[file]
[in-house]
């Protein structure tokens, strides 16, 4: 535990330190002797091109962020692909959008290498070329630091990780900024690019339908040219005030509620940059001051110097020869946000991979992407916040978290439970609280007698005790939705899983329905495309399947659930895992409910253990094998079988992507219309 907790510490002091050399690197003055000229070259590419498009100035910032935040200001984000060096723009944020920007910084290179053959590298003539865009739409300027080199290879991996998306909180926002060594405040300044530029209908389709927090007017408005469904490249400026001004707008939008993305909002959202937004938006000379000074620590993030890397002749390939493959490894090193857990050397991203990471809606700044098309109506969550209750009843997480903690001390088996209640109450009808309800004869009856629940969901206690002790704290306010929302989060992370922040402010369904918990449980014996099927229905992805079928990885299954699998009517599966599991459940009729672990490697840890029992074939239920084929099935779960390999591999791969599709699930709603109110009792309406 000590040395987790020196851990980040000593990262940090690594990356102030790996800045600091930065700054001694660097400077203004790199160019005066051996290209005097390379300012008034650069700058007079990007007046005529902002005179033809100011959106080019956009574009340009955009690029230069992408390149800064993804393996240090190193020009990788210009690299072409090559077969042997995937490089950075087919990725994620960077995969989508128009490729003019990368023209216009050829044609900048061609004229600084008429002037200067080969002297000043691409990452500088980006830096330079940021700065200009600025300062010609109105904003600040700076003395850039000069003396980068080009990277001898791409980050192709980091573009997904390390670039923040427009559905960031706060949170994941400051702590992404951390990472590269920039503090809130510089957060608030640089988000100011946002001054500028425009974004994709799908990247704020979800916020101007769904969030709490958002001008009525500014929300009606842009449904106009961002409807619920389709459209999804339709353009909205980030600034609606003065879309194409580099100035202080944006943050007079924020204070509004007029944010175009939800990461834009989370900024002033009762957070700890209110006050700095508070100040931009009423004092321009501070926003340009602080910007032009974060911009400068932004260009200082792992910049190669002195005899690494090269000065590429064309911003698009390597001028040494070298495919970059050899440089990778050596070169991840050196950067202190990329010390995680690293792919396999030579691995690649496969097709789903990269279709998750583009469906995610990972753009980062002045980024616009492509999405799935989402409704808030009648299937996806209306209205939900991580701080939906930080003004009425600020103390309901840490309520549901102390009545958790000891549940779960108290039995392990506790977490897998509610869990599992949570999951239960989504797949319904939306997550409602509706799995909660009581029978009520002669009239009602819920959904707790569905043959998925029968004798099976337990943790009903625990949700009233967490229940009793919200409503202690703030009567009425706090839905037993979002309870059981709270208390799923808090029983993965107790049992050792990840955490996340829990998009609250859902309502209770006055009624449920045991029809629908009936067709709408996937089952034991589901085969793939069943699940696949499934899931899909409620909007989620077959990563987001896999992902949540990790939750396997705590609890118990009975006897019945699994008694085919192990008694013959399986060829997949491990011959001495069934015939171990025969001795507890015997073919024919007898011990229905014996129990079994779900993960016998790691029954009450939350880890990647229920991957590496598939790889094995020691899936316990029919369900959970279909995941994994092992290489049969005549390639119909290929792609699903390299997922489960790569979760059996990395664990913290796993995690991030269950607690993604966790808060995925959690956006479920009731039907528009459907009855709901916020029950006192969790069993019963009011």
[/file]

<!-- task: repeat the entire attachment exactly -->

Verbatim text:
[in-house]
């Protein structure tokens, strides 16, 4: 535990330190002797091109962020692909959008290498070329630091990780900024690019339908040219005030509620940059001051110097020869946000991979992407916040978290439970609280007698005790939705899983329905495309399947659930895992409910253990094998079988992507219309 907790510490002091050399690197003055000229070259590419498009100035910032935040200001984000060096723009944020920007910084290179053959590298003539865009739409300027080199290879991996998306909180926002060594405040300044530029209908389709927090007017408005469904490249400026001004707008939008993305909002959202937004938006000379000074620590993030890397002749390939493959490894090193857990050397991203990471809606700044098309109506969550209750009843997480903690001390088996209640109450009808309800004869009856629940969901206690002790704290306010929302989060992370922040402010369904918990449980014996099927229905992805079928990885299954699998009517599966599991459940009729672990490697840890029992074939239920084929099935779960390999591999791969599709699930709603109110009792309406 000590040395987790020196851990980040000593990262940090690594990356102030790996800045600091930065700054001694660097400077203004790199160019005066051996290209005097390379300012008034650069700058007079990007007046005529902002005179033809100011959106080019956009574009340009955009690029230069992408390149800064993804393996240090190193020009990788210009690299072409090559077969042997995937490089950075087919990725994620960077995969989508128009490729003019990368023209216009050829044609900048061609004229600084008429002037200067080969002297000043691409990452500088980006830096330079940021700065200009600025300062010609109105904003600040700076003395850039000069003396980068080009990277001898791409980050192709980091573009997904390390670039923040427009559905960031706060949170994941400051702590992404951390990472590269920039503090809130510089957060608030640089988000100011946002001054500028425009974004994709799908990247704020979800916020101007769904969030709490958002001008009525500014929300009606842009449904106009961002409807619920389709459209999804339709353009909205980030600034609606003065879309194409580099100035202080944006943050007079924020204070509004007029944010175009939800990461834009989370900024002033009762957070700890209110006050700095508070100040931009009423004092321009501070926003340009602080910007032009974060911009400068932004260009200082792992910049190669002195005899690494090269000065590429064309911003698009390597001028040494070298495919970059050899440089990778050596070169991840050196950067202190990329010390995680690293792919396999030579691995690649496969097709789903990269279709998750583009469906995610990972753009980062002045980024616009492509999405799935989402409704808030009648299937996806209306209205939900991580701080939906930080003004009425600020103390309901840490309520549901102390009545958790000891549940779960108290039995392990506790977490897998509610869990599992949570999951239960989504797949319904939306997550409602509706799995909660009581029978009520002669009239009602819920959904707790569905043959998925029968004798099976337990943790009903625990949700009233967490229940009793919200409503202690703030009567009425706090839905037993979002309870059981709270208390799923808090029983993965107790049992050792990840955490996340829990998009609250859902309502209770006055009624449920045991029809629908009936067709709408996937089952034991589901085969793939069943699940696949499934899931899909409620909007989620077959990563987001896999992902949540990790939750396997705590609890118990009975006897019945699994008694085919192990008694013959399986060829997949491990011959001495069934015939171990025969001795507890015997073919024919007898011990229905014996129990079994779900993960016998790691029954009450939350880890990647229920991957590496598939790889094995020691899936316990029919369900959970279909995941994994092992290489049969005549390639119909290929792609699903390299997922489960790569979760059996990395664990913290796993995690991030269950607690993604966790808060995925959690956006479920009731039907528009459907009855709901916020029950006192969790069993019963009011």